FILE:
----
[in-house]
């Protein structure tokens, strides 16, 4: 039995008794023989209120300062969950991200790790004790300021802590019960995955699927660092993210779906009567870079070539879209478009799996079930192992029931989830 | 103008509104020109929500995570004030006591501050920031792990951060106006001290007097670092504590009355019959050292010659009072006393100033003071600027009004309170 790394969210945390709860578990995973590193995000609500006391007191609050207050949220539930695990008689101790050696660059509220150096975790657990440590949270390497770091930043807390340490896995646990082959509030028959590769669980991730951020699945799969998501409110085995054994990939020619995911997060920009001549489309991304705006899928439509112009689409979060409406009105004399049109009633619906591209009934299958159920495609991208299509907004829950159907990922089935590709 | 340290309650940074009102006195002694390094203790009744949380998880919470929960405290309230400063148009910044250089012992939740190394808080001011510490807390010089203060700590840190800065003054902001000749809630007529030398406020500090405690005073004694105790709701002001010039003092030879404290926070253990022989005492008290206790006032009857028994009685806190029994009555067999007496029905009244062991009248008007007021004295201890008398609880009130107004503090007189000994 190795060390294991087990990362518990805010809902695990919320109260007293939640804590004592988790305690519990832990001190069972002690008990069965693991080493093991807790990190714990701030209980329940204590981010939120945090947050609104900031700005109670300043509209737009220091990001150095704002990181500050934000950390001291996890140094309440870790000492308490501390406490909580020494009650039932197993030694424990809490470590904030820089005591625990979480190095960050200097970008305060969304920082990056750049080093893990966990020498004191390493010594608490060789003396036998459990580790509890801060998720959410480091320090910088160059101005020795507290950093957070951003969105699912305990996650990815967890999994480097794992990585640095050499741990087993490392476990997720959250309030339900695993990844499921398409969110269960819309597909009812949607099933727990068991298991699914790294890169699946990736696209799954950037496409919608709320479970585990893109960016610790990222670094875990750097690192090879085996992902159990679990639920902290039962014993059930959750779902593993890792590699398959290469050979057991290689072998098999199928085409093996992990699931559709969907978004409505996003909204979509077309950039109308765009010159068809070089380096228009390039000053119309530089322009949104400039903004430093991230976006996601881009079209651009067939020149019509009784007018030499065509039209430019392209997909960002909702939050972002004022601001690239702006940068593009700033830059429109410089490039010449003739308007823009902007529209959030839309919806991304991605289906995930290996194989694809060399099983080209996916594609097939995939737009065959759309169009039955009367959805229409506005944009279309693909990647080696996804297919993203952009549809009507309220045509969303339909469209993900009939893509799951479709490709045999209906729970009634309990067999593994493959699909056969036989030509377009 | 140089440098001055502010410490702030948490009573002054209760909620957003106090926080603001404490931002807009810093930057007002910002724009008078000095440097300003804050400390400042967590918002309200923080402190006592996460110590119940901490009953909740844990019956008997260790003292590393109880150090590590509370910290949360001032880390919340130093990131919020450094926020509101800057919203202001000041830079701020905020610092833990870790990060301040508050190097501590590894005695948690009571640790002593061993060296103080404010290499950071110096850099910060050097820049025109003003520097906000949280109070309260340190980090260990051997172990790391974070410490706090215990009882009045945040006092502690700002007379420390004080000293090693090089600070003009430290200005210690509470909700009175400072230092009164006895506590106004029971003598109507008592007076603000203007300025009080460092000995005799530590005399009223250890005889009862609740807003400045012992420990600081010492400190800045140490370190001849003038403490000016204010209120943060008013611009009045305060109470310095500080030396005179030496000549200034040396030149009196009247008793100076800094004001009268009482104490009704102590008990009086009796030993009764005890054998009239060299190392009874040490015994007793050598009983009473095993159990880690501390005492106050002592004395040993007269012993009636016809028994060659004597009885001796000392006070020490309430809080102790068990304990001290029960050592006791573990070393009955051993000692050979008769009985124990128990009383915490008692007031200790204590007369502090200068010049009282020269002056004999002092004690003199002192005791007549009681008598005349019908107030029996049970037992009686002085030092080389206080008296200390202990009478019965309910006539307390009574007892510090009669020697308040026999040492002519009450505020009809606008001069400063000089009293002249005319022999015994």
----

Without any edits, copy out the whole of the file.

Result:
[in-house]
């Protein structure tokens, strides 16, 4: 039995008794023989209120300062969950991200790790004790300021802590019960995955699927660092993210779906009567870079070539879209478009799996079930192992029931989830 | 103008509104020109929500995570004030006591501050920031792990951060106006001290007097670092504590009355019959050292010659009072006393100033003071600027009004309170 790394969210945390709860578990995973590193995000609500006391007191609050207050949220539930695990008689101790050696660059509220150096975790657990440590949270390497770091930043807390340490896995646990082959509030028959590769669980991730951020699945799969998501409110085995054994990939020619995911997060920009001549489309991304705006899928439509112009689409979060409406009105004399049109009633619906591209009934299958159920495609991208299509907004829950159907990922089935590709 | 340290309650940074009102006195002694390094203790009744949380998880919470929960405290309230400063148009910044250089012992939740190394808080001011510490807390010089203060700590840190800065003054902001000749809630007529030398406020500090405690005073004694105790709701002001010039003092030879404290926070253990022989005492008290206790006032009857028994009685806190029994009555067999007496029905009244062991009248008007007021004295201890008398609880009130107004503090007189000994 190795060390294991087990990362518990805010809902695990919320109260007293939640804590004592988790305690519990832990001190069972002690008990069965693991080493093991807790990190714990701030209980329940204590981010939120945090947050609104900031700005109670300043509209737009220091990001150095704002990181500050934000950390001291996890140094309440870790000492308490501390406490909580020494009650039932197993030694424990809490470590904030820089005591625990979480190095960050200097970008305060969304920082990056750049080093893990966990020498004191390493010594608490060789003396036998459990580790509890801060998720959410480091320090910088160059101005020795507290950093957070951003969105699912305990996650990815967890999994480097794992990585640095050499741990087993490392476990997720959250309030339900695993990844499921398409969110269960819309597909009812949607099933727990068991298991699914790294890169699946990736696209799954950037496409919608709320479970585990893109960016610790990222670094875990750097690192090879085996992902159990679990639920902290039962014993059930959750779902593993890792590699398959290469050979057991290689072998098999199928085409093996992990699931559709969907978004409505996003909204979509077309950039109308765009010159068809070089380096228009390039000053119309530089322009949104400039903004430093991230976006996601881009079209651009067939020149019509009784007018030499065509039209430019392209997909960002909702939050972002004022601001690239702006940068593009700033830059429109410089490039010449003739308007823009902007529209959030839309919806991304991605289906995930290996194989694809060399099983080209996916594609097939995939737009065959759309169009039955009367959805229409506005944009279309693909990647080696996804297919993203952009549809009507309220045509969303339909469209993900009939893509799951479709490709045999209906729970009634309990067999593994493959699909056969036989030509377009 | 140089440098001055502010410490702030948490009573002054209760909620957003106090926080603001404490931002807009810093930057007002910002724009008078000095440097300003804050400390400042967590918002309200923080402190006592996460110590119940901490009953909740844990019956008997260790003292590393109880150090590590509370910290949360001032880390919340130093990131919020450094926020509101800057919203202001000041830079701020905020610092833990870790990060301040508050190097501590590894005695948690009571640790002593061993060296103080404010290499950071110096850099910060050097820049025109003003520097906000949280109070309260340190980090260990051997172990790391974070410490706090215990009882009045945040006092502690700002007379420390004080000293090693090089600070003009430290200005210690509470909700009175400072230092009164006895506590106004029971003598109507008592007076603000203007300025009080460092000995005799530590005399009223250890005889009862609740807003400045012992420990600081010492400190800045140490370190001849003038403490000016204010209120943060008013611009009045305060109470310095500080030396005179030496000549200034040396030149009196009247008793100076800094004001009268009482104490009704102590008990009086009796030993009764005890054998009239060299190392009874040490015994007793050598009983009473095993159990880690501390005492106050002592004395040993007269012993009636016809028994060659004597009885001796000392006070020490309430809080102790068990304990001290029960050592006791573990070393009955051993000692050979008769009985124990128990009383915490008692007031200790204590007369502090200068010049009282020269002056004999002092004690003199002192005791007549009681008598005349019908107030029996049970037992009686002085030092080389206080008296200390202990009478019965309910006539307390009574007892510090009669020697308040026999040492002519009450505020009809606008001069400063000089009293002249005319022999015994």